4 Myths About Heart Disease (and the Real Ways to Stay Safe)
Myth 1: The essential part of a heart-healthy diet is avoiding saturated fat.
Where cardiac trouble is concerned, saturated fat has long been considered public enemy number one, but a 2010 report that reviewed the findings of 21 studies found no conclusive evidence that consuming saturated fat increases a person's risk of heart disease. The likely culprit: refined carbohydrates. "The high levels of sugar raise insulin levels and after a few hours cause blood sugar to crash, which can make many people crave more processed carbs," says David Ludwig, MD, PhD, director of the New Balance Foundation Obesity Prevention Center at Boston Children's Hospital. "The vicious cycle, over time, increases the risk of obesity, heart disease, and diabetes more so than total dietary fat does." This doesn't mean you can go crazy with butter and bacon; instead focus on replacing refined starches with vegetables, fruits, and beans—all foods that happen to be low in fat.
Myth 2: I'm in my 20s—I don't have to worry about heart disease yet.
What Ails You: Wrong! The plaques that eventually lead to clogged arteries can start accumulating during adolescence, which is why cholesterol checks should begin as early as age 20. Even if you're young, your chances of developing heart disease increase at least tenfold when you have three or more risk factors—for instance, if you smoke, you're overweight, you don't exercise, and you're chronically stressed. "While it's true that women under 55 make up fewer than 5 percent of all heart disease cases, studies suggest that young women who do have heart attacks are twice as likely to die, compared with young men," says Judith Lichtman, PhD, an associate professor of epidemiology at Yale's School of Public Health. While no research has proved why female heart attack patients have a higher mortality rate, some researchers believe that it may be due in part to less aggressive treatment and post-op care.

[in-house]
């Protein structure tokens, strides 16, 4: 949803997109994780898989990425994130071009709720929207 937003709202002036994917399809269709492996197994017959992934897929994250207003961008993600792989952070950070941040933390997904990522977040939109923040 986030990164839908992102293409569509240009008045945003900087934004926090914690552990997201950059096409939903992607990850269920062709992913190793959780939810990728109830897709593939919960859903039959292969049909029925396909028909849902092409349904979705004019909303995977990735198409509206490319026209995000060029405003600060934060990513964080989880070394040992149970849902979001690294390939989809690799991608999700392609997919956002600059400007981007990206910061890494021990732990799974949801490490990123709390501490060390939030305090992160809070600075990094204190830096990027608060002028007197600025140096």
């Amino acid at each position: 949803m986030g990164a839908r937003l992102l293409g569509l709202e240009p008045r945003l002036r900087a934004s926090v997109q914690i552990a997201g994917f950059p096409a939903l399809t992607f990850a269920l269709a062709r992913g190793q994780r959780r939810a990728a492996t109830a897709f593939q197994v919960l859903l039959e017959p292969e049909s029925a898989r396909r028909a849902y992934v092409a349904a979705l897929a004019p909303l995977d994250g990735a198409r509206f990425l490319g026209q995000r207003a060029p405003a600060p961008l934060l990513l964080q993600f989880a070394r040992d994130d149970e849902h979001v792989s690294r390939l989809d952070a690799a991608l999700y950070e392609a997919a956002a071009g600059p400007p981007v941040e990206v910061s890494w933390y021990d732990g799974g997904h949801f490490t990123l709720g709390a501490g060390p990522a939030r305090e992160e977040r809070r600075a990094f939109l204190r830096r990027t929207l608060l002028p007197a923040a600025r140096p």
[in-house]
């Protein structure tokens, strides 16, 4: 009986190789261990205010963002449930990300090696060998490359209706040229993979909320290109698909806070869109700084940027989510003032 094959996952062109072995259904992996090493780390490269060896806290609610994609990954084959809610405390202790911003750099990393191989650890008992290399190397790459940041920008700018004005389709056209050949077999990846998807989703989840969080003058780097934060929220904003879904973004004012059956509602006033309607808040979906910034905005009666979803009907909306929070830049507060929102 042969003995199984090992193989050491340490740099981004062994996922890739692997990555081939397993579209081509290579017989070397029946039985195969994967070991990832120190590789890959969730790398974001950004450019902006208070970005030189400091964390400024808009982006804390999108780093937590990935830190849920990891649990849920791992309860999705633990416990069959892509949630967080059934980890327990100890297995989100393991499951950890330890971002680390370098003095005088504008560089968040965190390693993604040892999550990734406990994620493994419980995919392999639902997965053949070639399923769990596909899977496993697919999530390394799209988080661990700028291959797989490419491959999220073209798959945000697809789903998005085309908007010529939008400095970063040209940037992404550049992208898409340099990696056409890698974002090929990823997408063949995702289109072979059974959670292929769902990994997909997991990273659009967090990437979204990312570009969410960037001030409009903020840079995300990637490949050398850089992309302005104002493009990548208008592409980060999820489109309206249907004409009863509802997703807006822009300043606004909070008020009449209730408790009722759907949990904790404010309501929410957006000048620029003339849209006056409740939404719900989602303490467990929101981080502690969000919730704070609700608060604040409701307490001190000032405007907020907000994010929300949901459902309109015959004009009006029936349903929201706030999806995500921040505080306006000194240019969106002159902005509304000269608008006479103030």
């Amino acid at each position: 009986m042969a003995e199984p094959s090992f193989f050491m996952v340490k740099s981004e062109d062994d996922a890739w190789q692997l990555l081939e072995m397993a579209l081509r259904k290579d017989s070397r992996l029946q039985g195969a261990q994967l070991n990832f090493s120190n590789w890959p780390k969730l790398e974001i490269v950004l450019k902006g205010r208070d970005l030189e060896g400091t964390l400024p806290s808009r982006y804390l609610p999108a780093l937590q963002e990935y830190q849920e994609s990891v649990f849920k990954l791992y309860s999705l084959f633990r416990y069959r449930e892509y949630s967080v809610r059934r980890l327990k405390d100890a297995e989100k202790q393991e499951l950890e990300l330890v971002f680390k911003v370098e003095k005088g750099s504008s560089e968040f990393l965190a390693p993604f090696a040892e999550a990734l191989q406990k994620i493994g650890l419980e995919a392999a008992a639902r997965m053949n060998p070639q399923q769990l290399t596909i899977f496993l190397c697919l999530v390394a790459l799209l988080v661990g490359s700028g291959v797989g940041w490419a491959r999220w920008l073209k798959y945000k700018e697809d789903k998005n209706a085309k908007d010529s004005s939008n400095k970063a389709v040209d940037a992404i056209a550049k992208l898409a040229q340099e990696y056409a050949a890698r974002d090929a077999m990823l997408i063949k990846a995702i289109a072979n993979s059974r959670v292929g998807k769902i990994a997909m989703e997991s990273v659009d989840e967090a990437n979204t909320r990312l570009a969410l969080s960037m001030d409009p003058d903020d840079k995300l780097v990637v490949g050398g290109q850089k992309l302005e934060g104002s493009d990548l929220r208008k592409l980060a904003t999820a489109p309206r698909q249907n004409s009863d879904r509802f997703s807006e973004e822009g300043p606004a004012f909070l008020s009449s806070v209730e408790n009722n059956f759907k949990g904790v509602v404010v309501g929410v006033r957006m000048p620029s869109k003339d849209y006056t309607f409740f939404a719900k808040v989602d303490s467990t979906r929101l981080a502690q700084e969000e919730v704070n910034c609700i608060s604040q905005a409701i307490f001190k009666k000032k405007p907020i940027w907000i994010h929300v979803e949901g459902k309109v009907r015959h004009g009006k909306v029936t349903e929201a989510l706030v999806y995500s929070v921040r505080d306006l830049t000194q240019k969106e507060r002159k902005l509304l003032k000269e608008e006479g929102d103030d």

Myth 3: An aspirin a day keeps heart trouble away.
In truth, the little pill's effectiveness depends on your age. A study in The New England Journal of Medicine found that for women under age 65, taking 100 milligrams of aspirin every other day did not affect the risk of a heart attack. For women 65 and over, however, it lowered the risk by 34 percent. "Aspirin can have serious side effects, including gastrointestinal bleeding," says Lori Mosca, MD, PhD, director of preventive cardiology at New York–Presbyterian Hospital in Manhattan. "The benefits may not always outweigh the dangers, especially for younger women."
Myth 4: Heart disease runs in my family, so I'm doomed.
According to a study in The Lancet, less than 10 percent of heart disease is genetic. And genetic risk factors can vary in importance—some gene variations raise your risk by only around 15 percent, while very rare mutations may increase it by 200 percent or more. "For the vast majority of people, lifestyle choices are a better predictor," says Suzanne Steinbaum, director of the Women and Heart Disease program at Lenox Hill Hospital in New York City. "When my female patients who have a strong family history take proactive steps to lead healthier lives, virtually none of them develop the disease."
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